Anyway, I'm so happy that I ignored these idiots, because my mother was suicidal. Deeply suicidal after my father died...and yet people are telling me what to do and how I'm living my life improperly.

Okay, the point of all of this? I feel insignificant. I feel like I've done nothing worthy in my life. I feel like my life is passing me by. Life has improved a little, but a lot is still the same. I have gotten so furious with God for allowing years of my life to be wasted on grief and trials. I cannot even explain that amount of severe psychological pain that I have gone through. And all of it makes me feel like I am nothing. I am worthless. I am boring. While everyone I know is getting married and having children and moving and being a missionary, I am here helping my mother. I firmly believe it is the right thing to do, but at the same time, I feel so insignificant. I mean, people tell me what they're doing for Christ and then they ask me what I'm doing for Christ, I say, "Living with my mom".

No one praises you for that. That is not significant to people. You are overlooked.

85,538

Brian commented…

We are way to concerned with MY purpose, MY lasting influence and MY story. We take scripture out of context to pump ourselves up or reassure ourselves. We are simply blips on the timeline of God's great story. If you flip it around to His purpose, His lasting influence and His story, you should find that it is a privilege to play any small part. The earliest examples of the church in the book of Acts emphasize, not individual purposes and dreams, but common purpose, unity and oneness in His service. Even the stories of individuals, such as Paul and Timothy are ones of sacrifice rather than achievement or personal fulfillment.

26 Comments

85,538

keith commented…

thanks for this, this is great.

85,538

Brian commented…

We are way to concerned with MY purpose, MY lasting influence and MY story. We take scripture out of context to pump ourselves up or reassure ourselves. We are simply blips on the timeline of God's great story. If you flip it around to His purpose, His lasting influence and His story, you should find that it is a privilege to play any small part. The earliest examples of the church in the book of Acts emphasize, not individual purposes and dreams, but common purpose, unity and oneness in His service. Even the stories of individuals, such as Paul and Timothy are ones of sacrifice rather than achievement or personal fulfillment.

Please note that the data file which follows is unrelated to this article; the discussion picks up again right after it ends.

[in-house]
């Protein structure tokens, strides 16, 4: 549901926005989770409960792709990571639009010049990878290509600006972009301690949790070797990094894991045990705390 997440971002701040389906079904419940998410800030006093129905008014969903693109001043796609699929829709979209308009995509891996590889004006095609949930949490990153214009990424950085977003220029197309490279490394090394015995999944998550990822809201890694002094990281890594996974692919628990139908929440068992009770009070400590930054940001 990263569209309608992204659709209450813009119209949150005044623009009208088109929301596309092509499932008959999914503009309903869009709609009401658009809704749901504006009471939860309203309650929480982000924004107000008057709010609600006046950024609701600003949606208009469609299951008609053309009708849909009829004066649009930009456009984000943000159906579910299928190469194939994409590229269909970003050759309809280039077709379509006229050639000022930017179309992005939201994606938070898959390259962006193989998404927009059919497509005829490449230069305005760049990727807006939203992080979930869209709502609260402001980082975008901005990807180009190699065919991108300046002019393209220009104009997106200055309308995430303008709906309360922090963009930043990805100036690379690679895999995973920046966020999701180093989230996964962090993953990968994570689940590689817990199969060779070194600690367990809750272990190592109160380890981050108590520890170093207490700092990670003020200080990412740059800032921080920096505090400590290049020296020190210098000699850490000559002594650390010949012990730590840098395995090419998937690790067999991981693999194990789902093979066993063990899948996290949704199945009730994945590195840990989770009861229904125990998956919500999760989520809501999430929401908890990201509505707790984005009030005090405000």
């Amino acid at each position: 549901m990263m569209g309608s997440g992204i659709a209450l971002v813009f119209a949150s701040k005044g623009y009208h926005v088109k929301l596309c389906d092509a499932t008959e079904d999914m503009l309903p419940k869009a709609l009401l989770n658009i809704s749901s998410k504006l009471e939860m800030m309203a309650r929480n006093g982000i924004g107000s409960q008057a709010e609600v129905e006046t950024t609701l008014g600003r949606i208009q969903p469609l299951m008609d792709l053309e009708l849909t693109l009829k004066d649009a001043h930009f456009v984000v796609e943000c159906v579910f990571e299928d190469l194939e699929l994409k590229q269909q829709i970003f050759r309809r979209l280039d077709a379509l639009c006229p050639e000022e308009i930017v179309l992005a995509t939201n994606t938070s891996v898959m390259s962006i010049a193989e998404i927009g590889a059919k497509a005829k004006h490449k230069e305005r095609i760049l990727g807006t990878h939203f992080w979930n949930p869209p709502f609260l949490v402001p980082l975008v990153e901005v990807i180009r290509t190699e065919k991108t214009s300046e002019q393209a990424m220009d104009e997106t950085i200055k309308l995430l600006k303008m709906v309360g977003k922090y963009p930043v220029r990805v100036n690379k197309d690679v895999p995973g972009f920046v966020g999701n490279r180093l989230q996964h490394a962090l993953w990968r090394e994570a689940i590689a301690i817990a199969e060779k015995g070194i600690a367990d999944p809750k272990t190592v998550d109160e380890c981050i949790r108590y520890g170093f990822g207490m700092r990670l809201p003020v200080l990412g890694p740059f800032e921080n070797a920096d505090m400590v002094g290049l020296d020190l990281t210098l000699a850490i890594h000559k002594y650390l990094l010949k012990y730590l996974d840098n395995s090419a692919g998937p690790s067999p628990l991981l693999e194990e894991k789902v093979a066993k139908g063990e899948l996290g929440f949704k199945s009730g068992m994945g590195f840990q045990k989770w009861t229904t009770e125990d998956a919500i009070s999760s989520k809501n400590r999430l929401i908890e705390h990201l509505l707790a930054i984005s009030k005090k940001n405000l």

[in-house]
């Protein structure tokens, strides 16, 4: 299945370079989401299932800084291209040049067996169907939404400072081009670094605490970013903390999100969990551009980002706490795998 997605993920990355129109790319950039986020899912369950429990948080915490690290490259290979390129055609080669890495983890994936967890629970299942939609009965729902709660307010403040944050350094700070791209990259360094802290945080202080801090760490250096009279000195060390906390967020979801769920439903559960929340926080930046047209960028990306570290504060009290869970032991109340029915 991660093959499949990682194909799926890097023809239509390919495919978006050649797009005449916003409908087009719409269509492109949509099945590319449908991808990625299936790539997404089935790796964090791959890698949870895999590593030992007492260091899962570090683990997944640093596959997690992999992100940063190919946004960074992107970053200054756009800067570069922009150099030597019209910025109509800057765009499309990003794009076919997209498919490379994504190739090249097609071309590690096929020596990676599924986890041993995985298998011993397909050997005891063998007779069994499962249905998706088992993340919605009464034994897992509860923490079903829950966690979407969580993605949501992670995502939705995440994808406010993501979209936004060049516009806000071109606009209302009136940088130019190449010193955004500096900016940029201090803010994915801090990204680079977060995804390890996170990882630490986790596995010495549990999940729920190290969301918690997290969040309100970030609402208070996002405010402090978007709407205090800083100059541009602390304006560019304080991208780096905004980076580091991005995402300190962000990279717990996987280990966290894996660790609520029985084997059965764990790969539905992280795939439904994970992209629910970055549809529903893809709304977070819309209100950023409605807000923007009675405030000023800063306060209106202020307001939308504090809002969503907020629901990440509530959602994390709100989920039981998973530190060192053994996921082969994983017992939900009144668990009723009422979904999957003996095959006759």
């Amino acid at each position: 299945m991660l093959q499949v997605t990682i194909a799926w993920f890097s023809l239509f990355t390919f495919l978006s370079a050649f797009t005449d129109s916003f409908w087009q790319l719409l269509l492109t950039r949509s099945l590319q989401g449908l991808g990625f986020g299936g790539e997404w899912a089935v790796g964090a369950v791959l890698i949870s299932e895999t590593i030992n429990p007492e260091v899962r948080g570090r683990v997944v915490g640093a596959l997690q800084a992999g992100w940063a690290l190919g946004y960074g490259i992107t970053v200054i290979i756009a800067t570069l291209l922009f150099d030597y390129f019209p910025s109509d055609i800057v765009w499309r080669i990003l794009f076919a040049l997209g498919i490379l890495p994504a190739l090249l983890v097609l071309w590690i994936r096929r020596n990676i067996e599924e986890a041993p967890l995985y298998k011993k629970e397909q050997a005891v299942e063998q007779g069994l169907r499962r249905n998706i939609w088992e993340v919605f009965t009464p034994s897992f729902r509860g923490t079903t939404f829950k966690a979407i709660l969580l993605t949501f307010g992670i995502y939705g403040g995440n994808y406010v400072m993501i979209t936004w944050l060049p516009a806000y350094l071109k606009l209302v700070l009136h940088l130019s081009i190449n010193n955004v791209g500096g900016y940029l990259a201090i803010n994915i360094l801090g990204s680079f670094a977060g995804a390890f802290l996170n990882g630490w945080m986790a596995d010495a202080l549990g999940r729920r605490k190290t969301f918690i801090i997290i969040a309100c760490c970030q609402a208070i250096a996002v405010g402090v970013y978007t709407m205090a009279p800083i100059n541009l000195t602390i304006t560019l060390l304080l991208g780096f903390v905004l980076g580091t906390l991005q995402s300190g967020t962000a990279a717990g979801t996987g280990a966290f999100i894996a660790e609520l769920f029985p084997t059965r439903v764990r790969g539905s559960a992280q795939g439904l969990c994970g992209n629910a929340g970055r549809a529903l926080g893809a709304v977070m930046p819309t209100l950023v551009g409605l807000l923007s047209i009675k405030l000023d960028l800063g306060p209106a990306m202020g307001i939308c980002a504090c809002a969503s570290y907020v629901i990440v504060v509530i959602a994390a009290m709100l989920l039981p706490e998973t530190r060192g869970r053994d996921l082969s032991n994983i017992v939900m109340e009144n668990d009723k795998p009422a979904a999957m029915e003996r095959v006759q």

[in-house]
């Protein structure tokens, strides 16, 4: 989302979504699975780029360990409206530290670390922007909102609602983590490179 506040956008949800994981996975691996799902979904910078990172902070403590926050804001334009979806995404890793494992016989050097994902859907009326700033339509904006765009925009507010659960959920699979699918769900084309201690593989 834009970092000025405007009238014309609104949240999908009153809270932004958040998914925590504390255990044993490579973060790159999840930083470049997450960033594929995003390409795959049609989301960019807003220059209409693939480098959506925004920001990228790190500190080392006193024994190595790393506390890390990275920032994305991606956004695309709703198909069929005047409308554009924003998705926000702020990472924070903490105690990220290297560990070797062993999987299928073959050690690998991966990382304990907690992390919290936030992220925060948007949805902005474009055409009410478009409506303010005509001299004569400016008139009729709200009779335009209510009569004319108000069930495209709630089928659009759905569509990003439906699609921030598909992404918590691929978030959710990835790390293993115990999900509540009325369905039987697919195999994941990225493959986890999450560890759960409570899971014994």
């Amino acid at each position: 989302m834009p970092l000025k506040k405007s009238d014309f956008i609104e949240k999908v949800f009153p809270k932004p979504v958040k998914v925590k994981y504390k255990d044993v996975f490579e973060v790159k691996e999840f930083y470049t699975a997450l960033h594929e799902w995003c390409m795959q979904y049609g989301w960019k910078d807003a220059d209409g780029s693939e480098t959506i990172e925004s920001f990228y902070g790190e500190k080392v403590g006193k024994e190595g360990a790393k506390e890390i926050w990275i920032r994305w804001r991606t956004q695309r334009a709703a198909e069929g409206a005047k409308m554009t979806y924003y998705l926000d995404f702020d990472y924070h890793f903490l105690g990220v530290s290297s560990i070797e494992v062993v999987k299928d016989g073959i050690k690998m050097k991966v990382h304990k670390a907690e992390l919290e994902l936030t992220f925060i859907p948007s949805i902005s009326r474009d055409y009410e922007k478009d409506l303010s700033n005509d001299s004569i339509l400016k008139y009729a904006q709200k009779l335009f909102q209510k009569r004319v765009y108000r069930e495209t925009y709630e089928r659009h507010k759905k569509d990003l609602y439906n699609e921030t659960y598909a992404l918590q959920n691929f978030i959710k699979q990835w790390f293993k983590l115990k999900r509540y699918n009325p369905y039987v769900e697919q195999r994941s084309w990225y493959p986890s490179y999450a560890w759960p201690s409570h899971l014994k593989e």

85,538

Robert Coss commented…

This was a great article.

I think if we seek for one solitary thing, to know God, we will see the door of significance open wide to us. I think of the apostle John who fell in love with Christ and followed him. He committed himself obeying the Lord's command to make disciples. He felt significance. He said as much when he said, I have no greater joy than this, to hear of my children walking in the truth. 3 John 4

Then there is Paul. Do you hear any regrets in these words spoken at the end of his life? I have fought the good fight, I have finished the course, I have kept the faith; 8 in the future there is laid up for me the crown of righteousness, which the Lord, the righteous Judge, will award to me on that day; and not only to me, but also to all who have loved His appearing. 2 Tim 4:7-8

85,538

Dbarr commented…

Thanks Dawn. Our significance is wrapped up by the truth that we are created in the image of God. At the risk of over simplifying let me suggest that we find our significance in the pursuit of a growing relationship with our Creator and correctly representing our Creator to the rest of the world who have yet to realize that they are created in God's image also.

Jessica Leep Fick

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Jessica Leep Fick commented…

I resonate with this- it's difficult not to search for significance in being the most unique, creative, articulate....etc. Sometimes I feel like Christian community can even fuel this with a desire for Christian celebrities or who is doing the most cutting edge ministry. Thanks for your thoughts on where and from whom our real significance comes from.